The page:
This poem, the title poem from his 1961 collection, reflects Baraka’s relationship to the Beat poets, and to other white poets of the era.

6. Paul Carroll, ‘The Cigar Store Indian’s Gift to the Puritans’.

Carroll (1926-96) is associated with the Chicago poets as much as the Beatniks; but his links with Beat literature deserve to be noted. As editor of the Chicago Review in the late 1950s, he tried to publish excerpts from William Burroughs’ Naked Lunch, and resigned from the magazine when the university chancellor insisted the excerpts be removed from the issue. Carroll would go on to publish several Beat writers, including Kerouac and Ginsberg.

In this short poem, we are taken back to the early days of colonial America.

7. Lawrence Ferlinghetti, ‘A Coney Island of the Mind’.

Ferlinghetti was one of the most high-profile poets associated with the Beat movement, although he is perhaps more famous as a publisher of Beatnik literature; his poetry is sometimes included in anthologies of Beatnik poetry, but he himself denied that he was a ‘Beat poet’. He lived a long life: born in 1919, he died in 2021, aged 101.

‘A Coney Island of the Mind’ (1958) is a sequence of poems, although it can also be viewed as one long poem. It is, at bottom, a poem about the human condition, taking in everything from Goya’s art to Dante’s poetry. You can read a section from the longer work by following the link provided above.

8. Lawrence Ferlinghetti, ‘Dog’.

Since he was such an important figure in Beat literature, we have included two Ferlinghetti poems on this list. And this one, ‘Dog’, from 1958 is one of his most anthologised. The poem adopts a dog’s-eye view of the street, the poem’s lines breaking up and becoming more haphazard on the page as the dog’s journey continues.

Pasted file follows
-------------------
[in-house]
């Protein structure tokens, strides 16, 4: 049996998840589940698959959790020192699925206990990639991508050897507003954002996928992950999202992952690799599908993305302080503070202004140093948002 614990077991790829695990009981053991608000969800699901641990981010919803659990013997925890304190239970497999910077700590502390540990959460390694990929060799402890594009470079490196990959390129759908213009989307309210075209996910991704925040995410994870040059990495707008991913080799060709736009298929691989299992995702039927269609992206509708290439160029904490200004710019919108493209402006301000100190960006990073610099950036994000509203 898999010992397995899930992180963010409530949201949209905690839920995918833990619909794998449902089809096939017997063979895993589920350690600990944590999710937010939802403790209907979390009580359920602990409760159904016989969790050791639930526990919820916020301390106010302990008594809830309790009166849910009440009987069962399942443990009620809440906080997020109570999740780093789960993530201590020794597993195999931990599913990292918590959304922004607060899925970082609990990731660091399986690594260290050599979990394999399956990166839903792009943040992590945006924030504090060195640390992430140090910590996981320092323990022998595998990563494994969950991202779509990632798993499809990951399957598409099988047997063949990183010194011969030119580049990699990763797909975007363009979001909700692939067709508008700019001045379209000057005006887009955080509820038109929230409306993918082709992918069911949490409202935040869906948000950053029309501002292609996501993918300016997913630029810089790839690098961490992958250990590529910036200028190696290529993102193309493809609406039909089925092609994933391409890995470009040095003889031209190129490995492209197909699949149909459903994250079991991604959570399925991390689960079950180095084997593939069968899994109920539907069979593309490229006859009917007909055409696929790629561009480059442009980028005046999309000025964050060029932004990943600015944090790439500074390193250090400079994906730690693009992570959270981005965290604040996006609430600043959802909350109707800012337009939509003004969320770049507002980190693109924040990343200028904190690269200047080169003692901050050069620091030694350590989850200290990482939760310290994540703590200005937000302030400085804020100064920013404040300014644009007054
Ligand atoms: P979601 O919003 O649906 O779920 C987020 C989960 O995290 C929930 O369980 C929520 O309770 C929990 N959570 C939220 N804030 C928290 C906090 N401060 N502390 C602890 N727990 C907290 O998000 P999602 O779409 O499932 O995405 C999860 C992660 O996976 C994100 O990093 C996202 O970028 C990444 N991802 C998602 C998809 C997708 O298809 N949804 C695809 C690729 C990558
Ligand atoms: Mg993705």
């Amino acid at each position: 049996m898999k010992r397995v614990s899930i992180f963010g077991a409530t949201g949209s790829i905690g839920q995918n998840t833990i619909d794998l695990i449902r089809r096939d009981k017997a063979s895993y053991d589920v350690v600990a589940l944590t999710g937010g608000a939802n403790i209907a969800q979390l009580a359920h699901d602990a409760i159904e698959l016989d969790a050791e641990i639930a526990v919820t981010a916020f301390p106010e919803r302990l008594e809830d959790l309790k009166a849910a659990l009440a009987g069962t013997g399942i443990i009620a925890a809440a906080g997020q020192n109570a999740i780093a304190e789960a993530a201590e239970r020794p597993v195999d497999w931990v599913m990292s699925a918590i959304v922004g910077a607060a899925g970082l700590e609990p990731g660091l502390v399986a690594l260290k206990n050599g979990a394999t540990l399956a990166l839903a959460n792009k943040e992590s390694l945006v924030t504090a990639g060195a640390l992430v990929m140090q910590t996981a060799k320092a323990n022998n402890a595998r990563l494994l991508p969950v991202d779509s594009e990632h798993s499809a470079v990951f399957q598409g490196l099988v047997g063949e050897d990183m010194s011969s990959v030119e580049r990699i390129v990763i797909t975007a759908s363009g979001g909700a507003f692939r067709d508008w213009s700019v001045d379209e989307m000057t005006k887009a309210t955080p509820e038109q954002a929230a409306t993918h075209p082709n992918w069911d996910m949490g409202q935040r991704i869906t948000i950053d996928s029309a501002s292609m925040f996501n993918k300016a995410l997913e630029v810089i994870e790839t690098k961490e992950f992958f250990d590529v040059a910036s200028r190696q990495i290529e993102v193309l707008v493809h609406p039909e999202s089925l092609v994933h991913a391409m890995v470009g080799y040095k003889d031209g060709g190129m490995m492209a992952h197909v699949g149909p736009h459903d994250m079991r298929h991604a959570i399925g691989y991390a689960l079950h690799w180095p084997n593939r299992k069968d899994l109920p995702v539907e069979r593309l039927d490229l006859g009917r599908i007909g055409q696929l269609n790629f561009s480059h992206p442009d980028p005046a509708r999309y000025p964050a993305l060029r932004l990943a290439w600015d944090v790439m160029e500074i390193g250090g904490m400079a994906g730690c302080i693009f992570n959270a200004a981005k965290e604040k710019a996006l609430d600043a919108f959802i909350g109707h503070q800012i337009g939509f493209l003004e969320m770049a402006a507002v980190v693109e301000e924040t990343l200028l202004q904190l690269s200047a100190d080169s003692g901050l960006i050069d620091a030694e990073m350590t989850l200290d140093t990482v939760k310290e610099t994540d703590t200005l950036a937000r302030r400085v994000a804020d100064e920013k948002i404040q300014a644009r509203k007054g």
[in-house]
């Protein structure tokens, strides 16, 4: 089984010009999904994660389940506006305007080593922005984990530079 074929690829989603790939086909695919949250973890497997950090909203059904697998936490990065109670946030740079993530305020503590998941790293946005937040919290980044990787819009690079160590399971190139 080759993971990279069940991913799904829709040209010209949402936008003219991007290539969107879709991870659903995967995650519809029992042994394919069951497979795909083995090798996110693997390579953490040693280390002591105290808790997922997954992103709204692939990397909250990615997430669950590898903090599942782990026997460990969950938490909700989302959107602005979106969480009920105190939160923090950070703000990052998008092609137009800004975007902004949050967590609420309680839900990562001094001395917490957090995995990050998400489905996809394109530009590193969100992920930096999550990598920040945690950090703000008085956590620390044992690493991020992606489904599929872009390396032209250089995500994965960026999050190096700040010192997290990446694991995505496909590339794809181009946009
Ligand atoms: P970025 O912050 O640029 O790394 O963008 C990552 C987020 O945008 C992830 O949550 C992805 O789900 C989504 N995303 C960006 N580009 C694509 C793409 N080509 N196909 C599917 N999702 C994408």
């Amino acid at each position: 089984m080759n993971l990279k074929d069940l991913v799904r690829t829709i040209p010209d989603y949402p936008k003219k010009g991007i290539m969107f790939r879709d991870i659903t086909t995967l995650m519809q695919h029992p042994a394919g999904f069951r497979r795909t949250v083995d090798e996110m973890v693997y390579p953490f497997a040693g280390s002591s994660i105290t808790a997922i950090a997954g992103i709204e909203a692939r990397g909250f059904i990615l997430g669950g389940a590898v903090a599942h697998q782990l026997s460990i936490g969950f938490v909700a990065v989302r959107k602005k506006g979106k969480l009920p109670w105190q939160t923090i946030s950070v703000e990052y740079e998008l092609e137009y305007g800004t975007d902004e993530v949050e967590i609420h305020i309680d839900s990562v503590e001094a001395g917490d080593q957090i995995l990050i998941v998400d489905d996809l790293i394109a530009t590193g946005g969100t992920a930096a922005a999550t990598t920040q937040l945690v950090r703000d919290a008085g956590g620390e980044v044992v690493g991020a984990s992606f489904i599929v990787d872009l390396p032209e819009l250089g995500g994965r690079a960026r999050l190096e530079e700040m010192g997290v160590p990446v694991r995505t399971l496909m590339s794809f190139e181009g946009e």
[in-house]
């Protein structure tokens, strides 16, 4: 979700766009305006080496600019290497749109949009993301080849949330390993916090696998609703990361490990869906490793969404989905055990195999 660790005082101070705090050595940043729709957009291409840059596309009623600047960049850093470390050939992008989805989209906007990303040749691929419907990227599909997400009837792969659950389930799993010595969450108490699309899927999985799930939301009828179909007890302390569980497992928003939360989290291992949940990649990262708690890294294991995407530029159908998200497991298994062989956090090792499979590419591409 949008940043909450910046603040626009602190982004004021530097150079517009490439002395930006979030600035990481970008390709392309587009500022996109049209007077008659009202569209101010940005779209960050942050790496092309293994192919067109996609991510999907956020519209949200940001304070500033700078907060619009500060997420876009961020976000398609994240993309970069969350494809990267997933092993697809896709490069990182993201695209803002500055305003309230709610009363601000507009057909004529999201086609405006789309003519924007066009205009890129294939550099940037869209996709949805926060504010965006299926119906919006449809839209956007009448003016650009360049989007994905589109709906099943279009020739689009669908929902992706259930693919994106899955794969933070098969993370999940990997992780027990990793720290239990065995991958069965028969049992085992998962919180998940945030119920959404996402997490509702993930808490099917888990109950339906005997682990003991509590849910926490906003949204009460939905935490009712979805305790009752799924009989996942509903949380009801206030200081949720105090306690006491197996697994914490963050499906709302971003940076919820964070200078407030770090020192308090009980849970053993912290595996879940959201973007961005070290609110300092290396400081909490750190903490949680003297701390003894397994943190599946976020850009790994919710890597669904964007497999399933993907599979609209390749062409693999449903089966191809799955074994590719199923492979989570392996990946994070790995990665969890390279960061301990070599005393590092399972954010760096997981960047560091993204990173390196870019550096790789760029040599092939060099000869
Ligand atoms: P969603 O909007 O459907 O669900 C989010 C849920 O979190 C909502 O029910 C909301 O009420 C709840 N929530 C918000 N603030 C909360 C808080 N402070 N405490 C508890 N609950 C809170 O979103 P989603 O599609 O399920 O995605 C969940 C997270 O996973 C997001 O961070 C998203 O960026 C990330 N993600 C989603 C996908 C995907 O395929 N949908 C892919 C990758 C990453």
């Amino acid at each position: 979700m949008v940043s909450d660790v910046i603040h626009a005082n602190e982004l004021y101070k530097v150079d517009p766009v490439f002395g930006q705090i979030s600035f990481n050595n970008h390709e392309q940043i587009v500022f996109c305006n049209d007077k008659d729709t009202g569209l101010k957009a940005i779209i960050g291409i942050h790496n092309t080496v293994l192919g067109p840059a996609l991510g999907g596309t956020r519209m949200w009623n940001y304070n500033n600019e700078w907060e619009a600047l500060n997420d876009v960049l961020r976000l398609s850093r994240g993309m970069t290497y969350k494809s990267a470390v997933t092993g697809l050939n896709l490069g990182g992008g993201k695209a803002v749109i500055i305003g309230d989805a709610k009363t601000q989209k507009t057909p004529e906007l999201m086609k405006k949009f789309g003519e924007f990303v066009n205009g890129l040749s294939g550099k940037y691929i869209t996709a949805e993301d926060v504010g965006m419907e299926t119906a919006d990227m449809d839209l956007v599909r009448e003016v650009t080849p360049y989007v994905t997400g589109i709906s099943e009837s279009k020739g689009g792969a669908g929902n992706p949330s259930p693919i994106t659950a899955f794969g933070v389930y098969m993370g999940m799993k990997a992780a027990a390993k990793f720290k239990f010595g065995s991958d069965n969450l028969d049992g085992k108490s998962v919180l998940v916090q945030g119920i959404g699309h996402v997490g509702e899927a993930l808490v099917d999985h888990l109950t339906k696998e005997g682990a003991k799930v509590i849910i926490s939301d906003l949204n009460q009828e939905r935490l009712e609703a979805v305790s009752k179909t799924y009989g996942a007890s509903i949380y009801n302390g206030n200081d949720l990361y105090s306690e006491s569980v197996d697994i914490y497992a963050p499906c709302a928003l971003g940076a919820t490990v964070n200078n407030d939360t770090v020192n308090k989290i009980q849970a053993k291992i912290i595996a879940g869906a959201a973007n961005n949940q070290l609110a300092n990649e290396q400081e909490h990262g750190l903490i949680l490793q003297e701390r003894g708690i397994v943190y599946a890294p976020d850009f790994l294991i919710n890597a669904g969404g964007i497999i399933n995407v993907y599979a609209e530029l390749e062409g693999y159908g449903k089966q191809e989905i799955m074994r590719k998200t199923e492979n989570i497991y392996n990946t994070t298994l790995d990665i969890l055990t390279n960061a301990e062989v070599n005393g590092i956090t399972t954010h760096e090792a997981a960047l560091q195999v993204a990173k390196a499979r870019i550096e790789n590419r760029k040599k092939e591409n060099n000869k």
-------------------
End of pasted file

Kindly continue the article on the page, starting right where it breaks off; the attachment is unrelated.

9. Allen Ginsberg, ‘A Supermarket in California’.

The expansive, liberating force of Walt Whitman’s pioneering free verse was a key influence on Allen Ginsberg (1926-97), probably the most famous of all the Beatnik poets.

And in this poem, one of Ginsberg’s best-known, the Beat poet goes ‘shopping for images’ for his own poetry, his head full of thoughts of Walt Whitman; the year Ginsberg wrote his poem, 1955, was the centenary of the initial publication of Whitman’s landmark volume, Leaves of Grass.

10. Allen Ginsberg, Howl.

A classic poem – indeed, probably the classic poem – of the ‘Beat Generation’, active in the 1950s. The poem, which Ginsberg wrote in August 1955, came to summarise, and epitomise, the mood of post-war America and the feelings of countless members of the young generations growing up in that decade.

Lawrence Ferlinghetti, who published the poem, was arrested for obscenity, thus further raising the profile of the poem, which is regarded by some critics as the most significant American poem published since T. S. Eliot’s The Waste Land in 1922. (Ferlinghetti was found not guilty because the poem was protected by the First Amendment.)